Liberty Rose Templeman, 15, was murdered by Hermanus Kriel, 14, in November 2008.
Hermanus Theodorus Kriel, known as Theo, murdered Liberty Rose Templeman in the Northland town of Kerikeri in 2008.
In March 2010, he was sentenced to life imprisonment with a minimum non-parole period of 11-and-a-half years.
Kriel beat Liberty unconscious and strangled her, then left her face down in a creek, causing her to drown. Her body was found with her clothes ripped off.
When it was discovered that Liberty was missing, Kriel joined in the search for her. The pair had been in the same year at Kerikeri High School.
Since the murder, Kriel, who is being held at Christchurch Men’s Prison, has offered multiple accounts of what he said took place.
At his trial, Kriel told the court he never meant to strike Liberty, but accidentally pushed her over in the stream. She swore at him, he said, so he hit her.
In 2021, Kriel told the parole board he had lashed out uncontrollably and when he was dragging Liberty’s body, her top had ridden up.
He said he thought if he made it look like she’d been raped during the attack, they wouldn’t suspect a 14-year-old boy had done it.
Kriel appeared in front of the parole board on November 29 and was approved for release on December 20.
The parole board said it accepted the decision to release Kriel would not be welcomed by Liberty’s family.
“They strongly oppose his release and don’t think he’s been properly risk-based rehabilitated. They don’t think he’s been honest about the offending, and they believe that he’s an inherently violent person.
“We’ve told Mr Kriel about their response. He accepts and understands it and says he has deep regret, as he has many times to us, about this offending.”
At a hearing in 2020, Liberty’s family claimed to have information showing Kriel had asked Liberty out on a date and that he had made overt sexual comments to her.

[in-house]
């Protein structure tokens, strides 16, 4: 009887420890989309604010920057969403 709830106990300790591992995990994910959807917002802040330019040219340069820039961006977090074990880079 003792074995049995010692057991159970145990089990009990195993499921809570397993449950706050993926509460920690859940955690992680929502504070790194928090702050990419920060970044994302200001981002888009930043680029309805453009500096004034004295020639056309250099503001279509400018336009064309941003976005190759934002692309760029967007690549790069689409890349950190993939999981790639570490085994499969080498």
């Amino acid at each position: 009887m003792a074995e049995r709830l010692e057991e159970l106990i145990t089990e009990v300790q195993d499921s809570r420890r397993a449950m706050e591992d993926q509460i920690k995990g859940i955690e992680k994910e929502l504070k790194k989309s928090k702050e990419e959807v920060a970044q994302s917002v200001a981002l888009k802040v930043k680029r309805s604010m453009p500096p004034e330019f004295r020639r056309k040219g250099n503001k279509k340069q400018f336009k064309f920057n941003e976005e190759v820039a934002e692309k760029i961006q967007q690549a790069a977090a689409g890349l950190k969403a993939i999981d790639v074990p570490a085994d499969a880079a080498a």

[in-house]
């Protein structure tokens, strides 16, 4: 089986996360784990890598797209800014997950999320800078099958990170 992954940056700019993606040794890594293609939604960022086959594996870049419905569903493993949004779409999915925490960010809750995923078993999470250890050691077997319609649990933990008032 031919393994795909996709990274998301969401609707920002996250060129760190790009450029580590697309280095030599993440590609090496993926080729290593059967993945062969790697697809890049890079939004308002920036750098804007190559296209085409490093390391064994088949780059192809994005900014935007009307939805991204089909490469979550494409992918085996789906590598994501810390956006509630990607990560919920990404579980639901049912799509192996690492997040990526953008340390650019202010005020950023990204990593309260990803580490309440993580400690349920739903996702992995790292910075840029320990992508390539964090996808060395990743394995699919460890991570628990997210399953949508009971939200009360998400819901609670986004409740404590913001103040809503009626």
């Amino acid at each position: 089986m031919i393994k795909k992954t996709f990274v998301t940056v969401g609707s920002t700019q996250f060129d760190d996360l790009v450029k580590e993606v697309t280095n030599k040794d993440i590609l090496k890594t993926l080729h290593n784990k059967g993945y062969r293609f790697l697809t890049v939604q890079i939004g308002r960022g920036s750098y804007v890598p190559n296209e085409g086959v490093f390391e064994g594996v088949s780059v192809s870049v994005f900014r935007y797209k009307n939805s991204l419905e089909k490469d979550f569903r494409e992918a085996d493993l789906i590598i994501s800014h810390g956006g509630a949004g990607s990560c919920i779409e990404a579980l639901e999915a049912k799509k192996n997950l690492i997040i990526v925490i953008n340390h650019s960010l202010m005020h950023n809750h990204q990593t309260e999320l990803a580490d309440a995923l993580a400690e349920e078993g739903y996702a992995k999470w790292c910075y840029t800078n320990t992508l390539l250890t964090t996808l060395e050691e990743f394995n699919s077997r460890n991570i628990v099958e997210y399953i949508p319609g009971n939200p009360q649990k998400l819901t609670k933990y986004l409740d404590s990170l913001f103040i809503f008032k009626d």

The board said a psychological report had shown Kriel had a good release plan and “no cognitive distortions” about his offending.
He’d been living in Leimon Villas, a self-care unit at the prison, and there’d been no recent incidents of misconduct, the board said.
“He is highly regarded for his work ethic and social skills and has had a number of guided releases to his parents.”
Kriel had been working in the community for a year, where he was able to mix with both men and women. His employer had offered him a full-time job upon his release.
His risk of reoffending was “low”, the board said, and it was satisfied he wasn’t an undue risk.
“We acknowledge there remains uncertainty about the circumstances in which he came to kill Liberty and there may well have been a sexual aspect.
“There was some evidence he bullied others at school from time to time, however he’s shown good behaviour in prison and there’s been no sign of antisocial personality issues.”
The board said it was satisfied Kriel had completed rehabilitation to a “very high standard” and he’d never shown violence or aggression in prison.
As part of Kriel’s parole conditions, he cannot go further north than the Bombay Hills or into Christchurch CBD.